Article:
[2016] Breaking changes considered essential

Version numbers are hard. We as programmers are awful about tracking what constitutes a breaking change compared to what constitutes an invisible bugfix. From a formal semantics perspective, there is no such thing as a bug and every “bugfix” is strictly speaking a breaking change. And yet this notion of “fixing” behavior “broken” by shoddy implementations is central to modern notions of libraries, dependency management and deployment. I’ve previously written about versioning, its semantics and some theories about how we could do it better.

This time I’m flogging a different horse: the unavoidable necessity of change in software.

Bugs are the obvious motivator for change in software artifacts, especially in this open source world. Users or “the community” finds bugs, maintainers find bugs, some combination of these conspire to fix bugs found and in theory release those fixes back into the wild. We as users all want to take advantage of these changes. SemVer, Elm’s versioning, repeatable builds and much other well established practice helps to ensure that taking advantage of “incremental” changes and fixups is tractable.

But bugfixes aren’t the only changes we may want to encourage.

Why do we want libraries which persist unchanged forever? I once had a conversation with a senior engineer in which he held forth as a good thing that here today in 2019 we’re running FORTRAN code unmodified since the mid 80s via whatever $NEWLANG to libc to libfortran monstrosity we need to cook up to do so.

There is an interesting argument to be made, implied by Steele’s ‘98 OOPSLA keynote, that a language is not simply a compiler, interpreter and other runtime infrastructure. Rather, it is somehow the semantics defined by the runtime, the semantics and critically the style of the standard libraries and those of libraries which users choose to write and which gain adoption.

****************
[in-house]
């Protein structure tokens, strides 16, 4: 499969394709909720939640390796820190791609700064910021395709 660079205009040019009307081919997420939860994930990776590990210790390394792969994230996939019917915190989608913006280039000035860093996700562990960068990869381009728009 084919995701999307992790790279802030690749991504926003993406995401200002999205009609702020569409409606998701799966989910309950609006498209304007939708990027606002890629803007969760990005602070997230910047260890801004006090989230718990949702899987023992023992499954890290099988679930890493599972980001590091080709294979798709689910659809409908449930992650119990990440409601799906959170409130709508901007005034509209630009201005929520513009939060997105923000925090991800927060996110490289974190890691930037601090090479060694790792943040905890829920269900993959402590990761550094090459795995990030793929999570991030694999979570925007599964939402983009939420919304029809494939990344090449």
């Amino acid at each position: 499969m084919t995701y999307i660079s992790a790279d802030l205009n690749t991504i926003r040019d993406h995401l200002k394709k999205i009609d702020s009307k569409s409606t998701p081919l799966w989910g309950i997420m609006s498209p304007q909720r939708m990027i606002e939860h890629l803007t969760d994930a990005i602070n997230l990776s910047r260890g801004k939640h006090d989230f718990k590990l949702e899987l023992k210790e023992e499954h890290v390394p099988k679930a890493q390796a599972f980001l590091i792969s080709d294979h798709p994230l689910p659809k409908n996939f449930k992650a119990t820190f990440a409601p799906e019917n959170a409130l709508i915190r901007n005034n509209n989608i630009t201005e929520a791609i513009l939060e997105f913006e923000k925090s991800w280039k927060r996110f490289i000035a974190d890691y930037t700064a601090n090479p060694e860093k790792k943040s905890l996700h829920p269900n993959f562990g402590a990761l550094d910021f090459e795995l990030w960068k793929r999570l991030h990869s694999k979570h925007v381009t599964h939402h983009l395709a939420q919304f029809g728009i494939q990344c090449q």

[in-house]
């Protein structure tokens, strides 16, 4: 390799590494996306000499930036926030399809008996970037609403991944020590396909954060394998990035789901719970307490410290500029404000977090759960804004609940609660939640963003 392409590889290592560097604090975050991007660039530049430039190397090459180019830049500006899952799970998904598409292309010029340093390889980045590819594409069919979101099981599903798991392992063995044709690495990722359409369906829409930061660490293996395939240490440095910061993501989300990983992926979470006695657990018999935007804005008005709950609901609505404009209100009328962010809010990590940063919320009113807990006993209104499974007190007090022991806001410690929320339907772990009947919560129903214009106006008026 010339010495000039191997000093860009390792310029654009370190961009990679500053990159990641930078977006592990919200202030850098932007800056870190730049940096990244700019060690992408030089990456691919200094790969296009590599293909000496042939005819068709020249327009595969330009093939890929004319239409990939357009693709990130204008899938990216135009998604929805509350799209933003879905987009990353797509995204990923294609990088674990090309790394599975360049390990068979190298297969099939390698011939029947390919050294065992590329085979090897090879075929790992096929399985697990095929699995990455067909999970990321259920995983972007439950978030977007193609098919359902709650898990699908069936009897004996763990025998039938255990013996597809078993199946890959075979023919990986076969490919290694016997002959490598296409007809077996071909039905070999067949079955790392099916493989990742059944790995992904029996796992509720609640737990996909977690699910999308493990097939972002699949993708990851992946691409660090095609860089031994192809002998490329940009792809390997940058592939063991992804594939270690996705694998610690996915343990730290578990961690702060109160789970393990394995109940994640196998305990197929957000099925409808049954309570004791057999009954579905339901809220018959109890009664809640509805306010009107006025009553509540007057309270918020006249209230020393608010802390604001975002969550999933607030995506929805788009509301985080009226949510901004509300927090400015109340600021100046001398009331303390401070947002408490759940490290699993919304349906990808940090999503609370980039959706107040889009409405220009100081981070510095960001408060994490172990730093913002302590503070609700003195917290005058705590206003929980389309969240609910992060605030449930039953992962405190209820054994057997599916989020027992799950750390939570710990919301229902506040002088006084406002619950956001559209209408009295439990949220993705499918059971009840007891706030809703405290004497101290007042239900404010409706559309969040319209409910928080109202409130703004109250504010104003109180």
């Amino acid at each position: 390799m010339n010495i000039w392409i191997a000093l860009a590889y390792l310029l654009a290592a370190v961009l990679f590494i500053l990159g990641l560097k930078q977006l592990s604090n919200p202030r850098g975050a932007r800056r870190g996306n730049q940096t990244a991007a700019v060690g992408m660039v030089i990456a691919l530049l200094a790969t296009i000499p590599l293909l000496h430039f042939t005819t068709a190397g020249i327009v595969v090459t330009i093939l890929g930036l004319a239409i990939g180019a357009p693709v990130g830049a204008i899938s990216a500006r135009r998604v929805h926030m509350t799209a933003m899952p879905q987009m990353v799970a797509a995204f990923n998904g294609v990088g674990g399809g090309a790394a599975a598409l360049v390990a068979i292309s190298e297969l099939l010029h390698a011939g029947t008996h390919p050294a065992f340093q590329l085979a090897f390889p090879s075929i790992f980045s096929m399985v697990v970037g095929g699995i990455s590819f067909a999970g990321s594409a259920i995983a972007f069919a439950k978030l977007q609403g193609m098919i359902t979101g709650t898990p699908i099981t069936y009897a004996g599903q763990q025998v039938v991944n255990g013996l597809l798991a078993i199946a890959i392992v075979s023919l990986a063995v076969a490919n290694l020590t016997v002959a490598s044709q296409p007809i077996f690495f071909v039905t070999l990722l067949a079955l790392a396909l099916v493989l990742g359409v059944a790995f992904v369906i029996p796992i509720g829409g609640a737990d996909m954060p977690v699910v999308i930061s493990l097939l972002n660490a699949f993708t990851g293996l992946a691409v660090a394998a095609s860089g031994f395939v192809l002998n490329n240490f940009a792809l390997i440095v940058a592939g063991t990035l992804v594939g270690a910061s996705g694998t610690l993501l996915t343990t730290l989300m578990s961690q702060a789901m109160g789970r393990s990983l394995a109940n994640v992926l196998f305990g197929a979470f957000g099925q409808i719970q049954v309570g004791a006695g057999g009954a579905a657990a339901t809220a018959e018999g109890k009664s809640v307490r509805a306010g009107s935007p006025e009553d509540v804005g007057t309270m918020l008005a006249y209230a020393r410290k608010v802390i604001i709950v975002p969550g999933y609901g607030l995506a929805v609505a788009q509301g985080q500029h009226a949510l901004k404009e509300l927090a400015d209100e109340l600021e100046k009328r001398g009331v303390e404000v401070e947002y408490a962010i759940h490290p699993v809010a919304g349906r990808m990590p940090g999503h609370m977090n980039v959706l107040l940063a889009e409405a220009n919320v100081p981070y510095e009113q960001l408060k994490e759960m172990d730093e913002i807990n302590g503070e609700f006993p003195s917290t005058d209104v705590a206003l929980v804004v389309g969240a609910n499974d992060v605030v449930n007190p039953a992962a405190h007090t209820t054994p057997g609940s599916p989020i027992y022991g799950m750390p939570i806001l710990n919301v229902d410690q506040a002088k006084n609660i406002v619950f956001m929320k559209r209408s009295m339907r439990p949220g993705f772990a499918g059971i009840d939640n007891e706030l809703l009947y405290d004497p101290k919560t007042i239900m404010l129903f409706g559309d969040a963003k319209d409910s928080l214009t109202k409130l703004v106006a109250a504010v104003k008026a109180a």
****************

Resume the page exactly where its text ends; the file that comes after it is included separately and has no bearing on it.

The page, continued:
This may sound obvious, but think about it for a minute. The semantics of the language and its standard library clearly dictate how code can be written in some language. The less obvious part is that the style of the standard library and the culture around the language dictate how code is written. Consider Ruby and Python. The language cores are immensely similar. They’re both object oriented VMs with modular imports and object oriented standard libraries. In both languages object introspection and metaprogramming are possible. Yet techniques like metaclass hacking dominate in Ruby when they are pretty unusual in Python. Designs which would be considered idiomatic in Ruby would be strange in Python and vice versa.

Worse, as languages and communities age, change occurs. The performance characteristics of the language may change. Libraries are invented. Features may be added. Blog posts on style written. Talks and experience reports on patterns given. Programs which once were too slow to write may be be fast enough now to be commonly used. In short, better patterns of program design appear as the domain to which a language is applied becomes well explored. Designs once considered excellent will age badly or ossify, their limitations recognized at least by some. However in the process of this learning, the community will write a bunch of code whose limitations won’t initially be appreciated.

Considering the microcosm of Clojure, early Clojure libraries stand out clearly from more recent work. They are essentially thin layers around Java APIs which perhaps didn’t need wrapping. They may not compose well, they may make pervasive use of mutable state, they may not offer good facilities for debugging, introspection, static understanding and so forth. More recent work is characterized by using reified effects, state values, reliance on functions rather than on macros, avoidance of kwargs and other design choices too numerous to list.